LONG BEACH, Calif. — Cheesy grits and sausage are on the menu at the nonprofit Christian Outreach in Action, or COA.

Intake Supervisor Mike Giard has been cooking and feeding the homeless for 22 years, after arriving in need of a meal when he was homeless.

What You Need To Know

  • Current Long Beach Mayor Robert Garcia is leaving his post to run for Congress
  • Six candidates are vying for the chance to be Long Beach mayor 
  • Two current city council members are running for the seat
  • Long Beach is waiting for their latest data from the 2022 homeless count. In 2020, there were 2,034 individuals experiencing homelessness, up from 7% the year prior 

“I was homeless in Sacramento, and I was depressed to the point where I was like, ‘Why even try?’” Giard said.

The nonprofit is on a mission to transform the lives of those experiencing homelessness.

Giard said it saved him, which is why he stayed with COA to give back.

But it’s one of the toughest times he’s seen in his 22 years.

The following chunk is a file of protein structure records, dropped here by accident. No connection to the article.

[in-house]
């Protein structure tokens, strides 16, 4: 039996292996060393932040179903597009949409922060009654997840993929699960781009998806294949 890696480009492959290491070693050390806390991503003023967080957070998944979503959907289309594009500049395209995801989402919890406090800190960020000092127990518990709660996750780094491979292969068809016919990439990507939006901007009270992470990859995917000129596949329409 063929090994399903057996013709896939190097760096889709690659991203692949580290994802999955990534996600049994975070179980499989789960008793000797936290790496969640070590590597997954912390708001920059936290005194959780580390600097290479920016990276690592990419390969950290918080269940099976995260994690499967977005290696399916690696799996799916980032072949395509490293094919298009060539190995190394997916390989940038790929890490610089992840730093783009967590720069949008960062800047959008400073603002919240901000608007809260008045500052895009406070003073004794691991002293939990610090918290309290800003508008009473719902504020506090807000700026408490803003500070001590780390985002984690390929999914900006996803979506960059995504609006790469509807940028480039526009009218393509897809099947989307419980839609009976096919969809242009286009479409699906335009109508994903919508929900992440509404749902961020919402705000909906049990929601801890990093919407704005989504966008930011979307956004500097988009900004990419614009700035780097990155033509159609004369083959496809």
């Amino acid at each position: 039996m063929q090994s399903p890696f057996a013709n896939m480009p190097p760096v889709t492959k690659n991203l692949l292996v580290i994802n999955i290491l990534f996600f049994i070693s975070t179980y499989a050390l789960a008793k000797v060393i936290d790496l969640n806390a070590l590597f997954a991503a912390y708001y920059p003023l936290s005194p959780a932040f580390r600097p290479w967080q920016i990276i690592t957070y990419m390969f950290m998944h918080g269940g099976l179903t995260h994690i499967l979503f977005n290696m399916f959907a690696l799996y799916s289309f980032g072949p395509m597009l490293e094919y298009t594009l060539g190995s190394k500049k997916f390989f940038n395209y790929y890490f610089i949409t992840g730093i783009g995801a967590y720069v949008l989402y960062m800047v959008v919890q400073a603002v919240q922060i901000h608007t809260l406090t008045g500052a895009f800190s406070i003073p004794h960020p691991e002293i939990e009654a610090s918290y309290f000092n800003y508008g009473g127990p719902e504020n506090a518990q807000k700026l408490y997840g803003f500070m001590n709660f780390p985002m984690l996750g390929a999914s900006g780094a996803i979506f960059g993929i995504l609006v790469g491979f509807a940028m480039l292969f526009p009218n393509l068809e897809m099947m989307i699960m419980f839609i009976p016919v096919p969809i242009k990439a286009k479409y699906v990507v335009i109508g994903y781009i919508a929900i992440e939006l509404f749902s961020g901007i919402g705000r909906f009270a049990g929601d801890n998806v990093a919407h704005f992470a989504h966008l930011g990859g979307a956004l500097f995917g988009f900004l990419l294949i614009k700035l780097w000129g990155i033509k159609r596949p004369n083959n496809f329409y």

On top of homeless people needing meals, more people are coming to their food bank who are on the brink of becoming homeless.

“People that never thought they’d be in this situation are now unable to feed their families,” Giard said.

Homelessness is a key issue for residents as they vote for mayor in the upcoming primary. The city is waiting on updated stats from their February homeless count, but mayoral candidates speaking at their latest forum believe the numbers have grown.

Candidate and District 3 City Councilwoman Suzie Price said as mayor she’d put funding toward outreach.

“Increasing our street outreach and connection to services,” she said. “I think that’s an area if we focus on it. Like other jurisdictions that have seen a decrease, we’re going to see a decrease as well.”

Price started on the city council in 2014, the same year as Vice Mayor and District 9 Council member Rex Richardson. He said, as mayor, he’d also increase outreach while prioritizing putting a roof over peoples’ heads.

“We also have to continue to build housing and shelter, we need to localize our mental health services, and have a comprehensive approach that thinks about upstream, making sure people don’t fall into the river, and downstream, how do we pull people out of the river,” Richardson said.

While the next city leader has a big job ahead of them, daily meals at COA are helping to keep Long Beach’s most vulnerable afloat. Giard said whoever is elected needs to do more than what’s happening now.

“I don’t see enough programs out there that are doing something about it,” he said, Organizations like COA changed Giard’s life for the better, and he’s hoping more homeless lives can change too with help from the next mayor of Long Beach.